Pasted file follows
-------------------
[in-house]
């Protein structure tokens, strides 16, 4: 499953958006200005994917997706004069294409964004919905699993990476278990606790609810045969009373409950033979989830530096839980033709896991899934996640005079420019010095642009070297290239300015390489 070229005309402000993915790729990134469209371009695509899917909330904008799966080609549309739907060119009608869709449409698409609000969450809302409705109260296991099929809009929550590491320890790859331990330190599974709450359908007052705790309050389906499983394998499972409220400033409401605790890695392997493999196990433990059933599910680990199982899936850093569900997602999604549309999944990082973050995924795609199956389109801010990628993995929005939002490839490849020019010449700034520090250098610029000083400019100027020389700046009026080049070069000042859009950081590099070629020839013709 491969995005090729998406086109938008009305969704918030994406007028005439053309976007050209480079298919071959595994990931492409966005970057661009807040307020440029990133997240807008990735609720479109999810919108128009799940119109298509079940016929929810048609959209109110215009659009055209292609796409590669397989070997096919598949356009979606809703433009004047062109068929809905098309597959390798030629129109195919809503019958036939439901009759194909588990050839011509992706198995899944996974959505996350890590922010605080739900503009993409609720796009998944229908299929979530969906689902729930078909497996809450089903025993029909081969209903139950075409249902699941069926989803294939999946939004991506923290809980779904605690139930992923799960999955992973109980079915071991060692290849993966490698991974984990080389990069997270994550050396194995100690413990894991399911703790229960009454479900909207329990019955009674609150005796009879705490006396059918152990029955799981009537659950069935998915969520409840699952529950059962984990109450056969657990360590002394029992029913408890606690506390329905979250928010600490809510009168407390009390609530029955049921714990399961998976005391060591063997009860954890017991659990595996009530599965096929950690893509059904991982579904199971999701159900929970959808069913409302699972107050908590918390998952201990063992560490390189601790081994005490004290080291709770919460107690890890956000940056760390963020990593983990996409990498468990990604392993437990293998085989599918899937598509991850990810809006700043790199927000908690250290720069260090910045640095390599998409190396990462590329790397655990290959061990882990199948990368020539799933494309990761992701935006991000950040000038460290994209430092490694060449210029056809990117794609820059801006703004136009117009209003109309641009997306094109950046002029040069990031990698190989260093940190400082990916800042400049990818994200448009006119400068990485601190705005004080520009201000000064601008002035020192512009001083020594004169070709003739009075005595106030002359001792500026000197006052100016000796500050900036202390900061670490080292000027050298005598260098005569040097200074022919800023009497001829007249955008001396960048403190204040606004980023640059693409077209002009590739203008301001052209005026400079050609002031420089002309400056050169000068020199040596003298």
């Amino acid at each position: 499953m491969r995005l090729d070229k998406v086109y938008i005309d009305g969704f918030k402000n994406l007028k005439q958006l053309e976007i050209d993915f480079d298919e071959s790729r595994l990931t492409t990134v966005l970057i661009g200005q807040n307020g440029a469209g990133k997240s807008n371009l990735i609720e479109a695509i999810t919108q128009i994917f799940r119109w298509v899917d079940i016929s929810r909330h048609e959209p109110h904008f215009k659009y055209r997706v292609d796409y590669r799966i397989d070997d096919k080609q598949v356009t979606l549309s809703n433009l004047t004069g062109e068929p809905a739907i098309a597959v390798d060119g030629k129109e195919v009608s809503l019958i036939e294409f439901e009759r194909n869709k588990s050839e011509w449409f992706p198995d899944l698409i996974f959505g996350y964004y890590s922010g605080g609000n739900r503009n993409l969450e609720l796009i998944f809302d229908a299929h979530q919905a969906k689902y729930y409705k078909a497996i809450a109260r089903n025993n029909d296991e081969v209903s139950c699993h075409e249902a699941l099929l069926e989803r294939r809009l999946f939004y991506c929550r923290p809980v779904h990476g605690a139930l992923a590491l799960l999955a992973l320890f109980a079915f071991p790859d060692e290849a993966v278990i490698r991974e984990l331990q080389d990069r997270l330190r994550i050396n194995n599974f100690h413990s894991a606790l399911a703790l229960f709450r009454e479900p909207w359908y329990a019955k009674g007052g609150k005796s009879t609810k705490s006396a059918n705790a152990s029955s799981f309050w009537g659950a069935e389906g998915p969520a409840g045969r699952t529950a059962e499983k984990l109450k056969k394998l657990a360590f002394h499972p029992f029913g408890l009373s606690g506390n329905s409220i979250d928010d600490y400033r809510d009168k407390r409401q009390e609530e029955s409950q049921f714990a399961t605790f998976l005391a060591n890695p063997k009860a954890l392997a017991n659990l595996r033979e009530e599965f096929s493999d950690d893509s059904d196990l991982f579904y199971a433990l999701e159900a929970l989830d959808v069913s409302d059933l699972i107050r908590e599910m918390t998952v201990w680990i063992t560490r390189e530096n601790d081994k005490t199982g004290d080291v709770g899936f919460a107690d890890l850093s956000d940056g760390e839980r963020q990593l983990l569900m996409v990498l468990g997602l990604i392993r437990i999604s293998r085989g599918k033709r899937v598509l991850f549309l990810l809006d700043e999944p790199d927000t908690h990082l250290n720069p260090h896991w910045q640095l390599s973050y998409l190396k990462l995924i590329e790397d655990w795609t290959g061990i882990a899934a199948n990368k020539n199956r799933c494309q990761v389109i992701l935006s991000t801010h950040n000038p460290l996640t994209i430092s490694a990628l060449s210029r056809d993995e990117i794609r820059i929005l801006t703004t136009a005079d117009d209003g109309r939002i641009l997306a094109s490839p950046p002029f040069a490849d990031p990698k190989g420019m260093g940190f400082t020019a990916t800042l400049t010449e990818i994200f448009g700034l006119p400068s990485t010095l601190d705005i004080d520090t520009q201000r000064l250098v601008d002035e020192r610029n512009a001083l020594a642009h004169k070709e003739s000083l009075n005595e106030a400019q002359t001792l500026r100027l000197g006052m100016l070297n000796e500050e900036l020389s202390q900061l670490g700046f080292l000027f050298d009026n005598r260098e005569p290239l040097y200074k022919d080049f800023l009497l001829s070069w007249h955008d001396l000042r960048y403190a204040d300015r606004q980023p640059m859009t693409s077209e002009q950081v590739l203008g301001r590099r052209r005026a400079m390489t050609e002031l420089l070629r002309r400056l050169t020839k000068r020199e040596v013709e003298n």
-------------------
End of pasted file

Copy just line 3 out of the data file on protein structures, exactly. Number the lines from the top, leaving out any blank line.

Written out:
């Amino acid at each position: 499953m491969r995005l090729d070229k998406v086109y938008i005309d009305g969704f918030k402000n994406l007028k005439q958006l053309e976007i050209d993915f480079d298919e071959s790729r595994l990931t492409t990134v966005l970057i661009g200005q807040n307020g440029a469209g990133k997240s807008n371009l990735i609720e479109a695509i999810t919108q128009i994917f799940r119109w298509v899917d079940i016929s929810r909330h048609e959209p109110h904008f215009k659009y055209r997706v292609d796409y590669r799966i397989d070997d096919k080609q598949v356009t979606l549309s809703n433009l004047t004069g062109e068929p809905a739907i098309a597959v390798d060119g030629k129109e195919v009608s809503l019958i036939e294409f439901e009759r194909n869709k588990s050839e011509w449409f992706p198995d899944l698409i996974f959505g996350y964004y890590s922010g605080g609000n739900r503009n993409l969450e609720l796009i998944f809302d229908a299929h979530q919905a969906k689902y729930y409705k078909a497996i809450a109260r089903n025993n029909d296991e081969v209903s139950c699993h075409e249902a699941l099929l069926e989803r294939r809009l999946f939004y991506c929550r923290p809980v779904h990476g605690a139930l992923a590491l799960l999955a992973l320890f109980a079915f071991p790859d060692e290849a993966v278990i490698r991974e984990l331990q080389d990069r997270l330190r994550i050396n194995n599974f100690h413990s894991a606790l399911a703790l229960f709450r009454e479900p909207w359908y329990a019955k009674g007052g609150k005796s009879t609810k705490s006396a059918n705790a152990s029955s799981f309050w009537g659950a069935e389906g998915p969520a409840g045969r699952t529950a059962e499983k984990l109450k056969k394998l657990a360590f002394h499972p029992f029913g408890l009373s606690g506390n329905s409220i979250d928010d600490y400033r809510d009168k407390r409401q009390e609530e029955s409950q049921f714990a399961t605790f998976l005391a060591n890695p063997k009860a954890l392997a017991n659990l595996r033979e009530e599965f096929s493999d950690d893509s059904d196990l991982f579904y199971a433990l999701e159900a929970l989830d959808v069913s409302d059933l699972i107050r908590e599910m918390t998952v201990w680990i063992t560490r390189e530096n601790d081994k005490t199982g004290d080291v709770g899936f919460a107690d890890l850093s956000d940056g760390e839980r963020q990593l983990l569900m996409v990498l468990g997602l990604i392993r437990i999604s293998r085989g599918k033709r899937v598509l991850f549309l990810l809006d700043e999944p790199d927000t908690h990082l250290n720069p260090h896991w910045q640095l390599s973050y998409l190396k990462l995924i590329e790397d655990w795609t290959g061990i882990a899934a199948n990368k020539n199956r799933c494309q990761v389109i992701l935006s991000t801010h950040n000038p460290l996640t994209i430092s490694a990628l060449s210029r056809d993995e990117i794609r820059i929005l801006t703004t136009a005079d117009d209003g109309r939002i641009l997306a094109s490839p950046p002029f040069a490849d990031p990698k190989g420019m260093g940190f400082t020019a990916t800042l400049t010449e990818i994200f448009g700034l006119p400068s990485t010095l601190d705005i004080d520090t520009q201000r000064l250098v601008d002035e020192r610029n512009a001083l020594a642009h004169k070709e003739s000083l009075n005595e106030a400019q002359t001792l500026r100027l000197g006052m100016l070297n000796e500050e900036l020389s202390q900061l670490g700046f080292l000027f050298d009026n005598r260098e005569p290239l040097y200074k022919d080049f800023l009497l001829s070069w007249h955008d001396l000042r960048y403190a204040d300015r606004q980023p640059m859009t693409s077209e002009q950081v590739l203008g301001r590099r052209r005026a400079m390489t050609e002031l420089l070629r002309r400056l050169t020839k000068r020199e040596v013709e003298n």